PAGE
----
What is Bioinformatics?

Eukaryotic Genomic DNA 

Expressed Sequence Tag

Basic Local Alignment Search Tool

Gene Comparison Example


What is Bioinformatics?


Bioinformatics is the field of studying the vast quantities of data generated in biology using appropriate technological tools. For example, there are hundreds of thousands, millions and tens of millions of pieces of data under different categories: published research papers, genes, protein information, documented variations and other information of different biological species, molecules and other categories.


By compiling these databases scientists are able to easily access any detail without having to keep repeating experiments or checks required to validate new data. These databases are growing exponentially.


There are many actions that can be taken on this data digitally without the need for any biological materials or labs. For example, genomic data can be used to study genes for different species. They can be compared to see how similar their protein products are, and therefore establish how closely related they are.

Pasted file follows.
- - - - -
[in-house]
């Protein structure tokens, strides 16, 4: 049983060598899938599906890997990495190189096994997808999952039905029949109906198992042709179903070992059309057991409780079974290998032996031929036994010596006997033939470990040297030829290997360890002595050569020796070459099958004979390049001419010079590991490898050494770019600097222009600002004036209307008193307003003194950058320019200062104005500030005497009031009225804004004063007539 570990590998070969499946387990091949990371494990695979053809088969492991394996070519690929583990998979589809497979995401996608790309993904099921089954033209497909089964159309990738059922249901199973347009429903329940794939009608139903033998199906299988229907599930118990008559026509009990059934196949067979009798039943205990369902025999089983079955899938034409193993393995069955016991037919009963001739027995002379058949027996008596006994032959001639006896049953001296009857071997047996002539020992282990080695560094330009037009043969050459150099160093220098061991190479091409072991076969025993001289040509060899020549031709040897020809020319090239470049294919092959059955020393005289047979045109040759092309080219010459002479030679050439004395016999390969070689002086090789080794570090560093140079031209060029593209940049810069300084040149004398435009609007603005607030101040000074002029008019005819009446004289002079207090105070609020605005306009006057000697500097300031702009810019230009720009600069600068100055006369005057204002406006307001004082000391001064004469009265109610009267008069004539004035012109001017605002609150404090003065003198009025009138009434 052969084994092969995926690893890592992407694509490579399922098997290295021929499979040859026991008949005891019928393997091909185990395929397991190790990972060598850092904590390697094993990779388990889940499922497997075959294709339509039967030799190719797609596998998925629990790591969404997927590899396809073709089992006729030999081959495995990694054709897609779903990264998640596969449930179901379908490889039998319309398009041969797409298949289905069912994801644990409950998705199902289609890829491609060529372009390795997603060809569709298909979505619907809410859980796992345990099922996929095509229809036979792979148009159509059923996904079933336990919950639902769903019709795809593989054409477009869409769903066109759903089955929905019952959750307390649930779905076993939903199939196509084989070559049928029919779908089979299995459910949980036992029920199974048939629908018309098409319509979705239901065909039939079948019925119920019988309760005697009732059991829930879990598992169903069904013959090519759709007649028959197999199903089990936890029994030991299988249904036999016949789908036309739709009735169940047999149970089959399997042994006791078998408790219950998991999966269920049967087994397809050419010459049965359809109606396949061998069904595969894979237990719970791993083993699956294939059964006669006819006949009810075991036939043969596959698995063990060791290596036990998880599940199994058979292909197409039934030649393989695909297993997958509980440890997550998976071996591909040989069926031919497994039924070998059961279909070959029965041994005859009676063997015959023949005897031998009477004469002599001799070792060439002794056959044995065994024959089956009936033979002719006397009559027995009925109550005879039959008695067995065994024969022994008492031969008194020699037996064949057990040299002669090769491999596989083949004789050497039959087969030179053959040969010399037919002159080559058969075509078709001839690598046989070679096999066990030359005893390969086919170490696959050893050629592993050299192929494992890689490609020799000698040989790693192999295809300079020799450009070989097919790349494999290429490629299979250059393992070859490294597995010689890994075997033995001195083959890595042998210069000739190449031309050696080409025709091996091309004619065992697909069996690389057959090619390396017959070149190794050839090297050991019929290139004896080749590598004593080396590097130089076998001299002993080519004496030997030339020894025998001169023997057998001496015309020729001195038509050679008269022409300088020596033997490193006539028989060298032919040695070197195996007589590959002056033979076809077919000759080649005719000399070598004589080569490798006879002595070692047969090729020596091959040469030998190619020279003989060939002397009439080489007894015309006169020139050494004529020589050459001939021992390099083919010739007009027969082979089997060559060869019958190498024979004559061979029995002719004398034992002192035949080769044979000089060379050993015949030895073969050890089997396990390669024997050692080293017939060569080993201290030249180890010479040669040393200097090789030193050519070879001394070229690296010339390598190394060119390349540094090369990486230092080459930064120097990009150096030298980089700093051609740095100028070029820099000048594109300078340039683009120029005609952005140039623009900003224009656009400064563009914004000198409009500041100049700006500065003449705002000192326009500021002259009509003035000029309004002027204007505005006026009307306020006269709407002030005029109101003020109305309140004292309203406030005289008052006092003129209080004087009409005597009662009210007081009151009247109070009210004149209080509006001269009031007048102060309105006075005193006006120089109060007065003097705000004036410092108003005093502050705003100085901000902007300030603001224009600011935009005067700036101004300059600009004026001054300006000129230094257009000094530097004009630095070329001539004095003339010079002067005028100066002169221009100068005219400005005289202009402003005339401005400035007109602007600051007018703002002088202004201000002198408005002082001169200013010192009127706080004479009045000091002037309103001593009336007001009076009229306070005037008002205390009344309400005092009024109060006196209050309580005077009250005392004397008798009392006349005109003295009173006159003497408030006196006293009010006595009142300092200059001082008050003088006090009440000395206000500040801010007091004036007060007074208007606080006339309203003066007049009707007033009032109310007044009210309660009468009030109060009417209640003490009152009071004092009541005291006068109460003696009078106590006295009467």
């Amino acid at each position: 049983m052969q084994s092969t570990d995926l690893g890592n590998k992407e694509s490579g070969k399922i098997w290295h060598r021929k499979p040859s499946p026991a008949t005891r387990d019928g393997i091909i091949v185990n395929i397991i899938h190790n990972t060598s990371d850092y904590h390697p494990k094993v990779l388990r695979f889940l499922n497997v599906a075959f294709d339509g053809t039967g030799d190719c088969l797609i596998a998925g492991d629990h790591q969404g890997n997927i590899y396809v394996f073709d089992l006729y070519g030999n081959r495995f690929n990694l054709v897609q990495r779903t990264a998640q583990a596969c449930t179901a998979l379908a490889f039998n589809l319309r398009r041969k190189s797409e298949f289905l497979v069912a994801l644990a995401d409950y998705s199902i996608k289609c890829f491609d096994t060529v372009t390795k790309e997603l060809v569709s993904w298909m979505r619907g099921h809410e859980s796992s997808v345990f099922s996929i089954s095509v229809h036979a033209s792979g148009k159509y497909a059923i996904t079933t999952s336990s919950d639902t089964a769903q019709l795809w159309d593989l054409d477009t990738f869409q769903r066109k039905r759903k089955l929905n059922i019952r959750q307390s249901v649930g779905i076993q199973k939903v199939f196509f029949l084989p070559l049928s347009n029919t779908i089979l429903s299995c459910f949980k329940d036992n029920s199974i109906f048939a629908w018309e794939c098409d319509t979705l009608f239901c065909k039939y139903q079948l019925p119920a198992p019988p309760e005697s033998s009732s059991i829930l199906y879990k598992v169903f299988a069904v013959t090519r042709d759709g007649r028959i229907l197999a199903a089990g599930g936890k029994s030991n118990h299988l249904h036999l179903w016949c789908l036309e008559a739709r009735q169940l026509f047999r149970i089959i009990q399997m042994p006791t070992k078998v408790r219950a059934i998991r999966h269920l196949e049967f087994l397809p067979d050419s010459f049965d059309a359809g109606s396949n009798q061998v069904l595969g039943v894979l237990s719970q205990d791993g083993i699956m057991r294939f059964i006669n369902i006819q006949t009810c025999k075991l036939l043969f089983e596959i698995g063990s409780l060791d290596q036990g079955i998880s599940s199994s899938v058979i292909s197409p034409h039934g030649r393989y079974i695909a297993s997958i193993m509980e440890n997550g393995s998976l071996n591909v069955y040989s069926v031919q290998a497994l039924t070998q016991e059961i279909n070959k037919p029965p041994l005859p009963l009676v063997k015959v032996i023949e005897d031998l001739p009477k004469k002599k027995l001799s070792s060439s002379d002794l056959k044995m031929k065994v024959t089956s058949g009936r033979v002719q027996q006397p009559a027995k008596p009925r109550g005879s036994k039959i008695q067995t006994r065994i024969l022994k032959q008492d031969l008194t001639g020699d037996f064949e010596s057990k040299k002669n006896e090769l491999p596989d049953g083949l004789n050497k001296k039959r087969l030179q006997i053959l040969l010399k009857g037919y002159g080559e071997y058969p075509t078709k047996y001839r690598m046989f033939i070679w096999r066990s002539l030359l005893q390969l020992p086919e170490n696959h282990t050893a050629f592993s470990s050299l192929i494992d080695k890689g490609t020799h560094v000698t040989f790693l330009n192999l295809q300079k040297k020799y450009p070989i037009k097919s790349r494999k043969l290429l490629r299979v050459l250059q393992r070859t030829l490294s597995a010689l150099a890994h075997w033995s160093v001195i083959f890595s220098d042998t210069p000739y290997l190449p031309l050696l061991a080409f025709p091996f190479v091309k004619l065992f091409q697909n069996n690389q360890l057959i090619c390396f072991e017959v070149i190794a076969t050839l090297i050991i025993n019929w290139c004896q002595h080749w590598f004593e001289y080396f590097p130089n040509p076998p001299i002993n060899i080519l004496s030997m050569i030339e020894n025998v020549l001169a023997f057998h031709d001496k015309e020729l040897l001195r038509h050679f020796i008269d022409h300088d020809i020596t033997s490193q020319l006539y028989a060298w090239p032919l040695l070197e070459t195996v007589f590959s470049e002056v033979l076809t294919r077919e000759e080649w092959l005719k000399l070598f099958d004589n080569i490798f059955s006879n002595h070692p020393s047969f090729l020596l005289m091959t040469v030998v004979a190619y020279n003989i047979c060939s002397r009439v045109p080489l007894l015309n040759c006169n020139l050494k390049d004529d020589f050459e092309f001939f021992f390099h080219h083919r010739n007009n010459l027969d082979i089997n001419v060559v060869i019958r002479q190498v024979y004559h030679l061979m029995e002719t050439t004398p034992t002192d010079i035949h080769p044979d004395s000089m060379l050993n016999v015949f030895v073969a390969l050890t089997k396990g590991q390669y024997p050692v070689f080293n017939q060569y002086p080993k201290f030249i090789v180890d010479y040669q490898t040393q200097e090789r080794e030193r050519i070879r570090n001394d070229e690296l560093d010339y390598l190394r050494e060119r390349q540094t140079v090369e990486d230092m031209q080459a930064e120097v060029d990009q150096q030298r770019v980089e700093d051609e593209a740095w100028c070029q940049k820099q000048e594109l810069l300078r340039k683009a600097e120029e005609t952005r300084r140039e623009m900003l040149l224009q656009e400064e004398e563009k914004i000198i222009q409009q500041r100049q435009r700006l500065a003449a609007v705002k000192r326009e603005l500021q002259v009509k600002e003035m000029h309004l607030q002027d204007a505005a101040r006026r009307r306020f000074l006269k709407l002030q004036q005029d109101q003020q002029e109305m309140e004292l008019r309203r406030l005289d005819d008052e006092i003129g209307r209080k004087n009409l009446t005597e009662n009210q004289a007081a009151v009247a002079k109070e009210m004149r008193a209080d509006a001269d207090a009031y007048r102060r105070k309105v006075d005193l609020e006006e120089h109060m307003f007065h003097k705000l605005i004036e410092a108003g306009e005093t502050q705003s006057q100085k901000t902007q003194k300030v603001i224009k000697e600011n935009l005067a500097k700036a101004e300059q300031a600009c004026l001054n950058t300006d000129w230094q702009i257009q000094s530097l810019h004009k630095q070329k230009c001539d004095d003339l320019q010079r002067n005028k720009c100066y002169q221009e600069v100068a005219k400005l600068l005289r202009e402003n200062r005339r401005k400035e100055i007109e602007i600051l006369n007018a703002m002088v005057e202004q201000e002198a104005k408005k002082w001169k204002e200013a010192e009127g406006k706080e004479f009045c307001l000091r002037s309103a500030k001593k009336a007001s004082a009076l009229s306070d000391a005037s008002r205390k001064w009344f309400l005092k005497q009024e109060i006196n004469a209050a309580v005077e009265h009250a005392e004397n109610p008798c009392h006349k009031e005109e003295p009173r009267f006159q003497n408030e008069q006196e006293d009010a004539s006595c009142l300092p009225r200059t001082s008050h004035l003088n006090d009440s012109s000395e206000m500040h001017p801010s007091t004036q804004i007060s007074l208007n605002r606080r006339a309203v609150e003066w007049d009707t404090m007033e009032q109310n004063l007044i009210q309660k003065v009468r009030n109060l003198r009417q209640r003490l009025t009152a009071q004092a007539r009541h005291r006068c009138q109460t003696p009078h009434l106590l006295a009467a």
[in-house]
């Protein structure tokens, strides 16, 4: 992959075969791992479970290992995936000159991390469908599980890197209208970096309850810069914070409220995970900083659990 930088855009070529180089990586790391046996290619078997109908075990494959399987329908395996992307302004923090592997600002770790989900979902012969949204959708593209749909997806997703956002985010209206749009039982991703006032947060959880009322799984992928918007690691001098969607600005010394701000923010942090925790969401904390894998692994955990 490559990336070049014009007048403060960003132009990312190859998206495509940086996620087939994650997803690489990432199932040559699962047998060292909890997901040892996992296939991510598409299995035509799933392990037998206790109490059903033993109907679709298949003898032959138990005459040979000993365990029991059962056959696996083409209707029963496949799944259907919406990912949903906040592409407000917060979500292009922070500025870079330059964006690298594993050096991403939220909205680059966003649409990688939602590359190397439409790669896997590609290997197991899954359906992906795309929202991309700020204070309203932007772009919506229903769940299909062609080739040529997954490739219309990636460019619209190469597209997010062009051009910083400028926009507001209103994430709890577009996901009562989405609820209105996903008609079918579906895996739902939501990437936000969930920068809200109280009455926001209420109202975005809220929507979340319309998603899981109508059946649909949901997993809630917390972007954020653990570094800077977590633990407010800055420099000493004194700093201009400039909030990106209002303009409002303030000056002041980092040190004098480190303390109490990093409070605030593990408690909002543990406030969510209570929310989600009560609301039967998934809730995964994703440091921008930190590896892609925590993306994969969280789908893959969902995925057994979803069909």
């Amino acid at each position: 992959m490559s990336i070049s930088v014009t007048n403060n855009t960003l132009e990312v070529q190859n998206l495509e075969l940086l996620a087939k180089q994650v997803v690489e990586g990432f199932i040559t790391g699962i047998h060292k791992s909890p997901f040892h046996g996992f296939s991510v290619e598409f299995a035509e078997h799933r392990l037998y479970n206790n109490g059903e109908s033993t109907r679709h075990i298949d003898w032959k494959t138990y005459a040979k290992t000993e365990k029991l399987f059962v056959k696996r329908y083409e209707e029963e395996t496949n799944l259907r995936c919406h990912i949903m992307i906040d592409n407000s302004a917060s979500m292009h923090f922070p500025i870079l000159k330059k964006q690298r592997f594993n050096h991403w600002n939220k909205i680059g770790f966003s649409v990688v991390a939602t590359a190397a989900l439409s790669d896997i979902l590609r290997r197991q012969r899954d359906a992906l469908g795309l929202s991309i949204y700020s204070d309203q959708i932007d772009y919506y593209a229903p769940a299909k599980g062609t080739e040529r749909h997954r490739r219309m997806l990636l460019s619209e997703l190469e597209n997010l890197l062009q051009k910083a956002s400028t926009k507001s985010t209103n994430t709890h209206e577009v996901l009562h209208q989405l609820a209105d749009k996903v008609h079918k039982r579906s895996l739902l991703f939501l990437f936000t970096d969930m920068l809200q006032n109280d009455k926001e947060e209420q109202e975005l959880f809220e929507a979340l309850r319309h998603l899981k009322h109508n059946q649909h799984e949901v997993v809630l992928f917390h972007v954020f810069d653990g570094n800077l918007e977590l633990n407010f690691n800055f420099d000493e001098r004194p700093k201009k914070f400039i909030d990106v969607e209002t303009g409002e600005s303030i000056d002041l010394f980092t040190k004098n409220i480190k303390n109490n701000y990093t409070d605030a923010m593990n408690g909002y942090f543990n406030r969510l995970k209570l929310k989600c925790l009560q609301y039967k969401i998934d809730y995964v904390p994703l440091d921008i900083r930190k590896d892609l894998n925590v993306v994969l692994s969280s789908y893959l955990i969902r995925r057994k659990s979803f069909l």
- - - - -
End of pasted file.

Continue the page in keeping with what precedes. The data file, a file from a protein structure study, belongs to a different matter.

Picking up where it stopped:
Eukaryotic genomic DNA contains introns and non-coding sequences. By generating cDNA (complementary DNA), we can see the coding sequence only. This is what makes the protein of interest.

An expressed sequence tag (EST) is a randomly sequenced part of this cDNA. It acts as a tag or identifier for its corresponding gene.


Basic Local Alignment Search Tool

BLAST (Basic Local Alignment Search Tool, can identify similar sequences in different species by aligning them. It can compare gene sequences (BLASTn) or protein amino acid sequences (BLASTp).

You enter your sequence, for example AGGTCGATCGATGGCCATTCG, and it shows you all matches and their corresponding species on the next page of the BLAST search.

Normally you would already have a long sequence in a document that you can copy and paste into the box. BLAST is very useful for comparing newly sequenced DNA to existing sequences in the ever-expanding database. The degree of alignment between sequences can inform the function of the target gene or protein…

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